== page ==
How the BBC dealt with Internet traffic on July 7th, 2005
Yesterday's terrorist attacks on London caused a massive spike in internet traffic to news sites in the UK, which was covered in a couple of articles published today:
- BBC News - News sites toil as visits rocket
- Net Imperative - UK news sites swamped after London blasts
According to Sky News they had 1.7 million unique users during the day - "That's the equivalent of a month's traffic on the site". We haven't crunched the numbers on our logfiles yet, but I'm sure we'll make them available as soon as we have them. We do have some numbers on the page requests, throughput and concurrent streams the BBC was running yesterday, and frankly, they make my head hurt.
Today the BBC published a page looking at some of the statistics. It was the idea of a guy I work with who did all the effort in getting the graphs and getting in touch with the right people to get the right figures. It has been linked to from the Points Of View message board, but I'm not sure yet where else we have publicised it.
The big numbers are that the peak bandwidth was over 11.1Gb/s (not including the 3Gb/sec that was distributed via Akami for our news service. News were dealing with 40,000 requests per second. At the peak of demand the BBC was serving over 120,000 concurrent streams.
So for a start I have to rip-up every calculation I have about what we are capable of serving, and what we are expecting to serve. Wednesday's Olympics announcement sparked a peak of 5 Gb/s, the Jackson verdict 7.2 Gb/s. Suddenly those figures have become *only* 7.2Gb/s.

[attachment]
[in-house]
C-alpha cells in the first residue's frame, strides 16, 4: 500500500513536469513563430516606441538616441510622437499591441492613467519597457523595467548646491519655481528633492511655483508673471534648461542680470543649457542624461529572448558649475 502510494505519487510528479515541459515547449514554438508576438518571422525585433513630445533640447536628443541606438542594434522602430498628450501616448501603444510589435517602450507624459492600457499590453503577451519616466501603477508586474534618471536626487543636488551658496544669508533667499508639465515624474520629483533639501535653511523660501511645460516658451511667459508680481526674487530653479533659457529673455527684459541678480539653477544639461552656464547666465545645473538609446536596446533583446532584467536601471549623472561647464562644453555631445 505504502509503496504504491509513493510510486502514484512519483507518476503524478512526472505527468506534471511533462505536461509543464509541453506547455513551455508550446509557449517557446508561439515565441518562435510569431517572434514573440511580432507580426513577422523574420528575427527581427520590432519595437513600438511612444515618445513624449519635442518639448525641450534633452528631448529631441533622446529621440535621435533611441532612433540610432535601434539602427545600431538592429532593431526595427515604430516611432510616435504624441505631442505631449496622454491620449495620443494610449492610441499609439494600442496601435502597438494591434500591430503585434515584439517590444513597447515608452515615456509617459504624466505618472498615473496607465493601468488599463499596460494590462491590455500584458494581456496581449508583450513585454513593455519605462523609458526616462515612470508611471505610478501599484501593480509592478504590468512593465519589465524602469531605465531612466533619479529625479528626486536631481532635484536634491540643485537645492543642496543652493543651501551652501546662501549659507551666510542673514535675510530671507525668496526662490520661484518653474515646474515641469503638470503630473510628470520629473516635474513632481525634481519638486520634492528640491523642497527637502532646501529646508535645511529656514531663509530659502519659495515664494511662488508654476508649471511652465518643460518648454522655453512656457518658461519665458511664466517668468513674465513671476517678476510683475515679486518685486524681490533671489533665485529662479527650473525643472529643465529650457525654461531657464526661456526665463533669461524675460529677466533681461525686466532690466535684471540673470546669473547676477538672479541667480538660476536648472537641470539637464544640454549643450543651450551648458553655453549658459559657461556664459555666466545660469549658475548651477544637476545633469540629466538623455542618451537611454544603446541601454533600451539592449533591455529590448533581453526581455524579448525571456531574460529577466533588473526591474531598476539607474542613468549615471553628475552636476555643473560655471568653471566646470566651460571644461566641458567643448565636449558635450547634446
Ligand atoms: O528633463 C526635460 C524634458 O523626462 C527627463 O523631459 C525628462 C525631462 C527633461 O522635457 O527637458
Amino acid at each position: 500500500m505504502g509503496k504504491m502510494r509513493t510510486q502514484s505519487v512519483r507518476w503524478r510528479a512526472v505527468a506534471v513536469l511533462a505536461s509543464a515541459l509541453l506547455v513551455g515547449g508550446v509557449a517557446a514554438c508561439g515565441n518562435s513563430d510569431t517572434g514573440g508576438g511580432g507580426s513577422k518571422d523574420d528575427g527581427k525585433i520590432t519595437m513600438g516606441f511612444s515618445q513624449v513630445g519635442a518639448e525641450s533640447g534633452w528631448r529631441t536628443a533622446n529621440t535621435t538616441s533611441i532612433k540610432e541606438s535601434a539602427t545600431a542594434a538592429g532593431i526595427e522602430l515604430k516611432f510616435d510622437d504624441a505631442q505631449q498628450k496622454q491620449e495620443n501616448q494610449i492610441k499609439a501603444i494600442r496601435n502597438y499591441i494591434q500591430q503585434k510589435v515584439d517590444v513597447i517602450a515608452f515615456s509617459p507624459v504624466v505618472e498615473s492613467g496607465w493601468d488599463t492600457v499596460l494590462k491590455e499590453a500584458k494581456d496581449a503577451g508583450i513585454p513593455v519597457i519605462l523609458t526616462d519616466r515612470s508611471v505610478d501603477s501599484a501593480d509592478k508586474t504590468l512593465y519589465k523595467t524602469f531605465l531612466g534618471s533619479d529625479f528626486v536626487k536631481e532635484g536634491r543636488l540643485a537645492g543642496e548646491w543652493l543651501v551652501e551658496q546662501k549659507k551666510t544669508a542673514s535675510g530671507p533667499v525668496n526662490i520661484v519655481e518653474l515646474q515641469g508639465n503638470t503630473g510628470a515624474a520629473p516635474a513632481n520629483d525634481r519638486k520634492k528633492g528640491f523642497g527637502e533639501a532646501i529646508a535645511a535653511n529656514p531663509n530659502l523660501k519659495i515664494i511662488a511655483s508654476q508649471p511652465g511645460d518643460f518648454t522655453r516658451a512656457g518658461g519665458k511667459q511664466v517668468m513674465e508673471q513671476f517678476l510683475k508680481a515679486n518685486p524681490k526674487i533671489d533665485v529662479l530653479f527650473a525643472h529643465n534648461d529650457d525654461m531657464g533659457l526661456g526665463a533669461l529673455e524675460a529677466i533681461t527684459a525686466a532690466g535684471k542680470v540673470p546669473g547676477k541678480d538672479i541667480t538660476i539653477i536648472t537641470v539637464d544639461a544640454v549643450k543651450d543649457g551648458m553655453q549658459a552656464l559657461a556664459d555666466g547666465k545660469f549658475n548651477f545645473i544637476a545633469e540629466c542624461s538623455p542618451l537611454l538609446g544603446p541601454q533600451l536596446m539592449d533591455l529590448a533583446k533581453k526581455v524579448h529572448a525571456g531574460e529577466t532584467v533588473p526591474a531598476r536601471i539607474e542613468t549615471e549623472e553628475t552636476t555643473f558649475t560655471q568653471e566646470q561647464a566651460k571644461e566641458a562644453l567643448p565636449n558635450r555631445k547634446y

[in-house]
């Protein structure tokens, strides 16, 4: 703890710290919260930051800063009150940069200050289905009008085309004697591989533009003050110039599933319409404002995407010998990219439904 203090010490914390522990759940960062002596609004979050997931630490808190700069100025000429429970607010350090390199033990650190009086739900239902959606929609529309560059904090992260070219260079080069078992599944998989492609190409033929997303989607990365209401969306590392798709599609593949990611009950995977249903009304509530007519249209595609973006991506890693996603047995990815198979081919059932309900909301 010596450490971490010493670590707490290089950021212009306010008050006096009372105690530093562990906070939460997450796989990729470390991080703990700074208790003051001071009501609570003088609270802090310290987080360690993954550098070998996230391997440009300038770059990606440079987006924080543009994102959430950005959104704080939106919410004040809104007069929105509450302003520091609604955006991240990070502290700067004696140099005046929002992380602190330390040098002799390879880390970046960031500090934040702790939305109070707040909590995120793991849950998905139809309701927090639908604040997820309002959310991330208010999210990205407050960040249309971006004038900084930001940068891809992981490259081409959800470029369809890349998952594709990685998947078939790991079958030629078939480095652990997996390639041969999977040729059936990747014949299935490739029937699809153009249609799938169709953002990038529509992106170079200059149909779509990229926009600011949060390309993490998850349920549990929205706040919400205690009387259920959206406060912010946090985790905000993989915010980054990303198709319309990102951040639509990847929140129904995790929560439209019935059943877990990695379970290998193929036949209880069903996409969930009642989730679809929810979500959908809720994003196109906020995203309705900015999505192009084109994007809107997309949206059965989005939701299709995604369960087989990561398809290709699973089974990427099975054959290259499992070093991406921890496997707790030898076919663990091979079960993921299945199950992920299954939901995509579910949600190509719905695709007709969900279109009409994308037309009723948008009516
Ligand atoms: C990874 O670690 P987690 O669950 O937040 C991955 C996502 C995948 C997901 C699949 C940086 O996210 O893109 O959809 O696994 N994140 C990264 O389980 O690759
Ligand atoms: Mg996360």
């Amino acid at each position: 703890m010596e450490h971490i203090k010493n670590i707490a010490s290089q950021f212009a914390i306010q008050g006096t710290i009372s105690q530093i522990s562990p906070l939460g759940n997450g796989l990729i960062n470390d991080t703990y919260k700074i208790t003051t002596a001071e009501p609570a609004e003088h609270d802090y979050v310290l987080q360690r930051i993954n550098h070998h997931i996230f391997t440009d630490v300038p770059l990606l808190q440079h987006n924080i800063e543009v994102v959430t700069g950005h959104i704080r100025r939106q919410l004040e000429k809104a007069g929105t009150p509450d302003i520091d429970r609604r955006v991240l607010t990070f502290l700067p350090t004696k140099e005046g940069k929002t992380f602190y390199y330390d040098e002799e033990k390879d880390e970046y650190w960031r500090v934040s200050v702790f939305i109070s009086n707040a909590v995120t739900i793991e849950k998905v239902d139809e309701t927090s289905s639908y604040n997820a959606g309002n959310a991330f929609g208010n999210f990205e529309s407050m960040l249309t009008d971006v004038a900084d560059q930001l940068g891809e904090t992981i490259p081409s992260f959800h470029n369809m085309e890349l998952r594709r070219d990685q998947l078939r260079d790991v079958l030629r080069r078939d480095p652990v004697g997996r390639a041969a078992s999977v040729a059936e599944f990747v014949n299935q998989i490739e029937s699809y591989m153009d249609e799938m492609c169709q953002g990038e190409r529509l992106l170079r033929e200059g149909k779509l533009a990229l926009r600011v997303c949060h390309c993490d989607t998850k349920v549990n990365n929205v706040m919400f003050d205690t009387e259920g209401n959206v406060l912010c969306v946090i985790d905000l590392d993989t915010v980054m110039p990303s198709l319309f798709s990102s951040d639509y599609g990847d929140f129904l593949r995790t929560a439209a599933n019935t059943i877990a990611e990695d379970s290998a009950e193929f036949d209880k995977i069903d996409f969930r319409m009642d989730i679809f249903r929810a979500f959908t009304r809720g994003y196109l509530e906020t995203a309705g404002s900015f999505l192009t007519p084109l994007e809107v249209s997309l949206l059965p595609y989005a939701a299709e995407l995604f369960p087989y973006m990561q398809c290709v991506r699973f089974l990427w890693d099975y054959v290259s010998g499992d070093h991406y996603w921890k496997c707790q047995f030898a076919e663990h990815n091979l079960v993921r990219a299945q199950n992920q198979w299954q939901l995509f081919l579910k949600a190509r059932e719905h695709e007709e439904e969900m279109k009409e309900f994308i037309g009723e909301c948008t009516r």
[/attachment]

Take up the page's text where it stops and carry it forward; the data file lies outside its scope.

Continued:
The way that the BBC responds to events like this, and is able to respond to events like this, is one of the reasons I get annoyed when I see people bandying about claims that the BBC has "caused serious damage to the competitive market in new media areas". I'm well aware that we have a new media budget most companies can only dream of, but I'm also well aware that it is spread across a lot of services, many of which are demonstrably not provided by the market.
I didn't see any of the other major broadcasters or news outlets in the UK yesterday doing what we did online.
We reduced our homepage to the minimum amount of content in order to serve as many people as possible with the public service information they needed. If you went to www.bbc.co.uk yesterday afternoon you didn't get adverts for the evenings programming, or an invitation to explore the depth and breadth of a broadcaster's web offering, or a competition to see who could get the confirmed death and injury toll the highest, fastest. Instead we provided public service information that up front delivered the latest news, the emergency number, the advice given out by the police and links to the major external agencies involved in managing the events.
Anyway, enough of my soapbox, in a pretty subdued atmosphere today one thing made me laugh out loud in the office. Having established that both myself and my wife were safe, one of my friends from outside the BBC who had obviously experienced the dreaded 'operation timed out' message sent me a text saying:
Tell the BBC to spend some of my licence fee on a bit more bandwidth